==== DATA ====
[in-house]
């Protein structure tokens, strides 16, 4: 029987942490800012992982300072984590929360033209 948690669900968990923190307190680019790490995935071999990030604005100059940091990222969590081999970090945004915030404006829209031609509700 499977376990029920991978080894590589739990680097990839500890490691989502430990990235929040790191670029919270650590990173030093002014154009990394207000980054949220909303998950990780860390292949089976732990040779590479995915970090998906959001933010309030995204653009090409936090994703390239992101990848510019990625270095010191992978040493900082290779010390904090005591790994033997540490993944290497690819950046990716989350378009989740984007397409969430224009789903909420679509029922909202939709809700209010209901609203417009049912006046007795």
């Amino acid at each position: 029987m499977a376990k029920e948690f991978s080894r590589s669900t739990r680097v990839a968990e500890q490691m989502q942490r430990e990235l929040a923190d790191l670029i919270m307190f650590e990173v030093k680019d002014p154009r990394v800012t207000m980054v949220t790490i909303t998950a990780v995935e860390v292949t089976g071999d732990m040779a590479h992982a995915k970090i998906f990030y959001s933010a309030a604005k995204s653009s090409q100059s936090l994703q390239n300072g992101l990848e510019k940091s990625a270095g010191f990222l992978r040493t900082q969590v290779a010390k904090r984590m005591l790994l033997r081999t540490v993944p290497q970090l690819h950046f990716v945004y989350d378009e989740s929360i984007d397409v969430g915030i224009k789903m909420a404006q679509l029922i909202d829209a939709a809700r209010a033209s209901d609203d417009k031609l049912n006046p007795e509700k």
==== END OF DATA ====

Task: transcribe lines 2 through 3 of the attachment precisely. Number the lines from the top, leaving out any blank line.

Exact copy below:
């Protein structure tokens, strides 16, 4: 029987942490800012992982300072984590929360033209 948690669900968990923190307190680019790490995935071999990030604005100059940091990222969590081999970090945004915030404006829209031609509700 499977376990029920991978080894590589739990680097990839500890490691989502430990990235929040790191670029919270650590990173030093002014154009990394207000980054949220909303998950990780860390292949089976732990040779590479995915970090998906959001933010309030995204653009090409936090994703390239992101990848510019990625270095010191992978040493900082290779010390904090005591790994033997540490993944290497690819950046990716989350378009989740984007397409969430224009789903909420679509029922909202939709809700209010209901609203417009049912006046007795």
């Amino acid at each position: 029987m499977a376990k029920e948690f991978s080894r590589s669900t739990r680097v990839a968990e500890q490691m989502q942490r430990e990235l929040a923190d790191l670029i919270m307190f650590e990173v030093k680019d002014p154009r990394v800012t207000m980054v949220t790490i909303t998950a990780v995935e860390v292949t089976g071999d732990m040779a590479h992982a995915k970090i998906f990030y959001s933010a309030a604005k995204s653009s090409q100059s936090l994703q390239n300072g992101l990848e510019k940091s990625a270095g010191f990222l992978r040493t900082q969590v290779a010390k904090r984590m005591l790994l033997r081999t540490v993944p290497q970090l690819h950046f990716v945004y989350d378009e989740s929360i984007d397409v969430g915030i224009k789903m909420a404006q679509l029922i909202d829209a939709a809700r209010a033209s209901d609203d417009k031609l049912n006046p007795e509700k």